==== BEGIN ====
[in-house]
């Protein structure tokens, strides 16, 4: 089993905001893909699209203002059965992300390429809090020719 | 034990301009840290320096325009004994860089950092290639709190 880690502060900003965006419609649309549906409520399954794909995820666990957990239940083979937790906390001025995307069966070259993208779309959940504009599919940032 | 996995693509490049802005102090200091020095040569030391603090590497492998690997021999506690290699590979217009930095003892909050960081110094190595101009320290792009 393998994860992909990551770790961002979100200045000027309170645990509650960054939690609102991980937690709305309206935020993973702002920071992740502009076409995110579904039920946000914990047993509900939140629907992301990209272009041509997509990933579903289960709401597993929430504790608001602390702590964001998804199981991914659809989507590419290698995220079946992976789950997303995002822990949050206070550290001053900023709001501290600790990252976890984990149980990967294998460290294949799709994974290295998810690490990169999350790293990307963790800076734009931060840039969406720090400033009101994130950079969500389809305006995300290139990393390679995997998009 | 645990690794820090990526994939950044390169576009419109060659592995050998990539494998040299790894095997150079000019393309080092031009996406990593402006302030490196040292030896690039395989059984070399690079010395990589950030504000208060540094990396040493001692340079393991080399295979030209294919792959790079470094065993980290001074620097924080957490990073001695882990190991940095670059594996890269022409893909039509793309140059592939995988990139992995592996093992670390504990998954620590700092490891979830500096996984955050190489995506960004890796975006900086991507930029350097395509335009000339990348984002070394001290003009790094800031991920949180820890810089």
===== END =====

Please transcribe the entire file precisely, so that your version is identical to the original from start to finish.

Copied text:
[in-house]
């Protein structure tokens, strides 16, 4: 089993905001893909699209203002059965992300390429809090020719 | 034990301009840290320096325009004994860089950092290639709190 880690502060900003965006419609649309549906409520399954794909995820666990957990239940083979937790906390001025995307069966070259993208779309959940504009599919940032 | 996995693509490049802005102090200091020095040569030391603090590497492998690997021999506690290699590979217009930095003892909050960081110094190595101009320290792009 393998994860992909990551770790961002979100200045000027309170645990509650960054939690609102991980937690709305309206935020993973702002920071992740502009076409995110579904039920946000914990047993509900939140629907992301990209272009041509997509990933579903289960709401597993929430504790608001602390702590964001998804199981991914659809989507590419290698995220079946992976789950997303995002822990949050206070550290001053900023709001501290600790990252976890984990149980990967294998460290294949799709994974290295998810690490990169999350790293990307963790800076734009931060840039969406720090400033009101994130950079969500389809305006995300290139990393390679995997998009 | 645990690794820090990526994939950044390169576009419109060659592995050998990539494998040299790894095997150079000019393309080092031009996406990593402006302030490196040292030896690039395989059984070399690079010395990589950030504000208060540094990396040493001692340079393991080399295979030209294919792959790079470094065993980290001074620097924080957490990073001695882990190991940095670059594996890269022409893909039509793309140059592939995988990139992995592996093992670390504990998954620590700092490891979830500096996984955050190489995506960004890796975006900086991507930029350097395509335009000339990348984002070394001290003009790094800031991920949180820890810089």